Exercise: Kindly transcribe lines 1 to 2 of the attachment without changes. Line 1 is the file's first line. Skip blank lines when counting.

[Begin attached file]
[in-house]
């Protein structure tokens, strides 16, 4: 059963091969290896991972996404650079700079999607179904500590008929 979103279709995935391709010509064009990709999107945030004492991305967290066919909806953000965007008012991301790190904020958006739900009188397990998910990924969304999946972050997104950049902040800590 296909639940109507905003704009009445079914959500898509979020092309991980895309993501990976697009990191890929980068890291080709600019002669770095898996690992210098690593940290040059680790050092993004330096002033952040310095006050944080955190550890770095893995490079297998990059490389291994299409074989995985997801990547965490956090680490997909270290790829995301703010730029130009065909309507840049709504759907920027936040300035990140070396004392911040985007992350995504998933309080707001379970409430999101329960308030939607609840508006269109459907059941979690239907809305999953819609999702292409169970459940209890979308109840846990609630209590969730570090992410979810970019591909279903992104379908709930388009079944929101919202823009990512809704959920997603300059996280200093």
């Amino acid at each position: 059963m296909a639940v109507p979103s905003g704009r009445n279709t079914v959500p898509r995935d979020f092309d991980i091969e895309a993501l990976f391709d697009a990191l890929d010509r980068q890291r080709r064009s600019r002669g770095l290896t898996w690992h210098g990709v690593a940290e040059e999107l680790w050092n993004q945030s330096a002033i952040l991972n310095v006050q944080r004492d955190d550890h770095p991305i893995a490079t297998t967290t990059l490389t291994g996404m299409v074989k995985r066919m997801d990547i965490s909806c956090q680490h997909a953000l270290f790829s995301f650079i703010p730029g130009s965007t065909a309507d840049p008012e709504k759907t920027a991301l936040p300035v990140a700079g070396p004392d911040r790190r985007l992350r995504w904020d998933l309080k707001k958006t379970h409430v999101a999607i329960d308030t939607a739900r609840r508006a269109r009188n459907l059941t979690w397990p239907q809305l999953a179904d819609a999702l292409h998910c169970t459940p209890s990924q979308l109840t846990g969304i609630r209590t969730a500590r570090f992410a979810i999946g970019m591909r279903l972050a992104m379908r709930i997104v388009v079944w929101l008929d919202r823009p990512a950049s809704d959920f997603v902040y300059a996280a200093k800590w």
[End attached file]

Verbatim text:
[in-house]
């Protein structure tokens, strides 16, 4: 059963091969290896991972996404650079700079999607179904500590008929 979103279709995935391709010509064009990709999107945030004492991305967290066919909806953000965007008012991301790190904020958006739900009188397990998910990924969304999946972050997104950049902040800590 296909639940109507905003704009009445079914959500898509979020092309991980895309993501990976697009990191890929980068890291080709600019002669770095898996690992210098690593940290040059680790050092993004330096002033952040310095006050944080955190550890770095893995490079297998990059490389291994299409074989995985997801990547965490956090680490997909270290790829995301703010730029130009065909309507840049709504759907920027936040300035990140070396004392911040985007992350995504998933309080707001379970409430999101329960308030939607609840508006269109459907059941979690239907809305999953819609999702292409169970459940209890979308109840846990609630209590969730570090992410979810970019591909279903992104379908709930388009079944929101919202823009990512809704959920997603300059996280200093």